The National Library Board (NLB) said it was aware that the name Syonan Gallery, which it picked for the newly revamped National Archives of Singapore (NAS) museum, "could evoke strong emotions".
The name of the museum, at the former Ford Factory in Upper Bukit Timah Road, had sparked debate. Some said the word "Syonan" was fraught with negative connotations.
In 1942, after the British surrender, the Japanese renamed Singapore "Syonan-to" - which means "Light of the South".
Responding to queries from The Straits Times, NLB said that after consulting historians and its advisory panel, it "decided that no other name captured the time and all that it stood for".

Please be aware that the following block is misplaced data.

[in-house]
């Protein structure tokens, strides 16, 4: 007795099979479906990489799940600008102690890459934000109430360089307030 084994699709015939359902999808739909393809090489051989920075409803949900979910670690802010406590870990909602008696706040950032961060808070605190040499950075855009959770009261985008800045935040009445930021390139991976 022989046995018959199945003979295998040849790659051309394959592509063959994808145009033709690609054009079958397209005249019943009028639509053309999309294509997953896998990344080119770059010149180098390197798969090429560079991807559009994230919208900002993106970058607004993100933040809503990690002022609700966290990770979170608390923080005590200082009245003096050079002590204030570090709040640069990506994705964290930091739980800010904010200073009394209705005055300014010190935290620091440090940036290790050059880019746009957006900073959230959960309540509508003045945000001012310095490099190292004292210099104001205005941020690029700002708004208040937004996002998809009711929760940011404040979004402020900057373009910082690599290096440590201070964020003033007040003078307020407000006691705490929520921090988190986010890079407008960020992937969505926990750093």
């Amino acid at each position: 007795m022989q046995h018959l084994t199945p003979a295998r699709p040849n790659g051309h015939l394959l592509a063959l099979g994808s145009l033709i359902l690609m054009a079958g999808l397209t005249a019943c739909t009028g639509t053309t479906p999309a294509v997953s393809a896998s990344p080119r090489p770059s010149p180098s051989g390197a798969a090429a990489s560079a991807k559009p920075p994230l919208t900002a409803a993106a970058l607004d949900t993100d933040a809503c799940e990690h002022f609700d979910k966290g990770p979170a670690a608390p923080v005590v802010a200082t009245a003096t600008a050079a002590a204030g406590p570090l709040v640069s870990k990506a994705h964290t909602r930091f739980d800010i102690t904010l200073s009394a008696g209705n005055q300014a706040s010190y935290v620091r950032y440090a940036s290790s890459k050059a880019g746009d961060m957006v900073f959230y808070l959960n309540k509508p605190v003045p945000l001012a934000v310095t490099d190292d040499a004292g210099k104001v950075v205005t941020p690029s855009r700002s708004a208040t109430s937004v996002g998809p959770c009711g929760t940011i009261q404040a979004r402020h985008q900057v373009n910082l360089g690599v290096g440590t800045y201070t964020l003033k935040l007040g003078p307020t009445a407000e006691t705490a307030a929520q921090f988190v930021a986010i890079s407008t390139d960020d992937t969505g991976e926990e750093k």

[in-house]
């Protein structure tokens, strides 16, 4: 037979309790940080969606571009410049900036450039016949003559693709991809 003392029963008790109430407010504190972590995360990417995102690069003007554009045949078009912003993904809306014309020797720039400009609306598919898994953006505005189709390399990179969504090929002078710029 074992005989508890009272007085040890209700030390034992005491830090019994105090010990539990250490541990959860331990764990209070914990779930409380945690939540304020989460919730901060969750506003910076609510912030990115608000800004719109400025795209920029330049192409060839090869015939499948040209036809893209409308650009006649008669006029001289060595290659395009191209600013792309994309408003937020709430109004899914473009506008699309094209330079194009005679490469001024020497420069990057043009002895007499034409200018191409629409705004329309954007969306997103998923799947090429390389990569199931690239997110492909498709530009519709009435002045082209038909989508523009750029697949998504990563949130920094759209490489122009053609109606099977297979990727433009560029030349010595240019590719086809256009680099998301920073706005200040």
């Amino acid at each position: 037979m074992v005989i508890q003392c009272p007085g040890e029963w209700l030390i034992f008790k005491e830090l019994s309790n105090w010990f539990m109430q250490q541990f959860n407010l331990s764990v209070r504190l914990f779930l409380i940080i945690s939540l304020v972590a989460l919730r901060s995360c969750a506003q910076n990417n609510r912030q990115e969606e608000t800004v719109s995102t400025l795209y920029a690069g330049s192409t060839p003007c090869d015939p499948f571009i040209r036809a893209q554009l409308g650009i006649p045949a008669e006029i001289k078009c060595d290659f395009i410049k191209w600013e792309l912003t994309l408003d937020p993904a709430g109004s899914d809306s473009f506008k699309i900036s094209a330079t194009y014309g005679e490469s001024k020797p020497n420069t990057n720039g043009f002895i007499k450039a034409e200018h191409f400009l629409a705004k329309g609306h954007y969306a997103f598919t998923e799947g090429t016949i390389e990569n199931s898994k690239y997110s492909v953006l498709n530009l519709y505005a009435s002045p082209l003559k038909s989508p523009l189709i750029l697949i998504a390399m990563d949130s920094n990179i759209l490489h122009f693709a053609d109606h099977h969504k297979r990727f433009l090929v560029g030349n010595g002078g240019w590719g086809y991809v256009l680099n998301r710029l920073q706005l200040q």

Elaborating on its reasoning, NLB said: "The new name of the gallery reminds us how brittle our sovereignty can be, as Singapore lost not only its freedom but also its name during the Japanese Occupation."
NLB said the museum features voices from the darkest part of Singapore's history so that "future generations will remember what our predecessors went through".
It added that about four-fifths of the exhibits are new "and presented in an immersive manner, in order to give voice to our forefathers".
The NAS also urged the public to visit the new exhibition space when it opens on Feb 16 so as to learn more about that time.
Some members of the public had strong views about the name choice.
Several called it "insensitive" and a "ridiculous name that glorifies the occupiers of the war".
But others, such as wealth manager Andrew Fong, 34, disagreed.
He said: "We simply cannot hide from what happened and it should be used to highlight the dangers of what happens when one nation enforces its superiority over others."